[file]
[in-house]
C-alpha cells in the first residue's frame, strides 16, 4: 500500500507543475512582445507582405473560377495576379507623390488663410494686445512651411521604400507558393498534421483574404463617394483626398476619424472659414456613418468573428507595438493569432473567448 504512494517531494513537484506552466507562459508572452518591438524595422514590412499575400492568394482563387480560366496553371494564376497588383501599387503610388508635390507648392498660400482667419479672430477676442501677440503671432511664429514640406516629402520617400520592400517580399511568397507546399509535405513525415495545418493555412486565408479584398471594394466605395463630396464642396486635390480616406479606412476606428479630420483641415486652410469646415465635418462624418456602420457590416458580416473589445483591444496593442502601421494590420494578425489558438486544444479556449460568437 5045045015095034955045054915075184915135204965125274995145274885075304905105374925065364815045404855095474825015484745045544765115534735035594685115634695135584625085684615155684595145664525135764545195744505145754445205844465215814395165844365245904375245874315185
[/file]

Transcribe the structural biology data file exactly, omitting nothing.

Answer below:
[in-house]
C-alpha cells in the first residue's frame, strides 16, 4: 500500500507543475512582445507582405473560377495576379507623390488663410494686445512651411521604400507558393498534421483574404463617394483626398476619424472659414456613418468573428507595438493569432473567448 504512494517531494513537484506552466507562459508572452518591438524595422514590412499575400492568394482563387480560366496553371494564376497588383501599387503610388508635390507648392498660400482667419479672430477676442501677440503671432511664429514640406516629402520617400520592400517580399511568397507546399509535405513525415495545418493555412486565408479584398471594394466605395463630396464642396486635390480616406479606412476606428479630420483641415486652410469646415465635418462624418456602420457590416458580416473589445483591444496593442502601421494590420494578425489558438486544444479556449460568437 5045045015095034955045054915075184915135204965125274995145274885075304905105374925065364815045404855095474825015484745045544765115534735035594685115634695135584625085684615155684595145664525135764545195744505145754445205844465215814395165844365245904375245874315185